The remaining 40% need one more shot to be properly protected. Worse, those not yet inoculated may easily turn into Omicron spreaders, some without even knowing it as they are asymptomatic.

What this means is that the country is still very much at risk. Especially given the COVID-19-inappropriate behaviour during Christmas and year-end revelries, reported from many parts of the country, including not wearing masks or maintaining social distance. Add to this the near-capacity occupancy in hotels, resorts, restaurants, shopping areas, and malls. Goa alone has seen an influx of over a million tourists in December alone.

Nearly 35 million Indians have already been infected and half a million killed by the virus. The threat from Omicron, therefore, cannot be taken lightly. In a previous column, I myself had warned that it was too early to celebrate the end of the pandemic. 

Now, there are ongoing discussions in every home about what to make of Omicron, how dangerous it is, and if booster shots, as in other countries, should be permitted in India.

Given this scenario, Prime Minister Narendra Modi made a timely announcement on Christmas Day that vaccinations of 15-18 year olds will start on Jan. 3, 2022. In addition, “precautionary doses” for health, front line workers, and seniors with comorbidities, will also be allowed from the first Monday of the new year. The more commonly used phrase “booster shot” was not used. It is possible that third doses, for those with waning antibodies after over six months of their first shots, will be announced later.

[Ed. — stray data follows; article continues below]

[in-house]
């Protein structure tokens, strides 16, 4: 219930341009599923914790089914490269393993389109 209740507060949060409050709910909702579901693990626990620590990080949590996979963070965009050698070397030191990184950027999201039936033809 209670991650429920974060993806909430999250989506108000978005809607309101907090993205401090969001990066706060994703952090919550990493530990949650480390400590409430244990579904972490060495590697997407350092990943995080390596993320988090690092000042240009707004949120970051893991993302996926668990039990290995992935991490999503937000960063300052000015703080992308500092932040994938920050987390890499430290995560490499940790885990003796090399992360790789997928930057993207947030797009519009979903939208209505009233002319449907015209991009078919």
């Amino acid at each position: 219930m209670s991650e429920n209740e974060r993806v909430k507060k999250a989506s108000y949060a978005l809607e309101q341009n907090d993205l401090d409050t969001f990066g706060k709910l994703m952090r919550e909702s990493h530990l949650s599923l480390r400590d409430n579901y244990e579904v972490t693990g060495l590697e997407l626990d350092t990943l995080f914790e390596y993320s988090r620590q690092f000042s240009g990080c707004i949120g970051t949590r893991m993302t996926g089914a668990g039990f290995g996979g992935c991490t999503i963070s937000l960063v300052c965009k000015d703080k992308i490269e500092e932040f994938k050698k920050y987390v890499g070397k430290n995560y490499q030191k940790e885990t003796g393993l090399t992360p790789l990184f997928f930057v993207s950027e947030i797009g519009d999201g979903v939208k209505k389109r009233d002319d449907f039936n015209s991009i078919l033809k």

Though India is one of the largest manufacturers of COVID-19 vaccines in the world, these new announcements by the government, much more leaning towards the precautionary than the aggressive, make eminent sense. 

It is far more important for the un- or partially vaccinated to be fully inoculated than for some sections of the populace to start taking their third shots.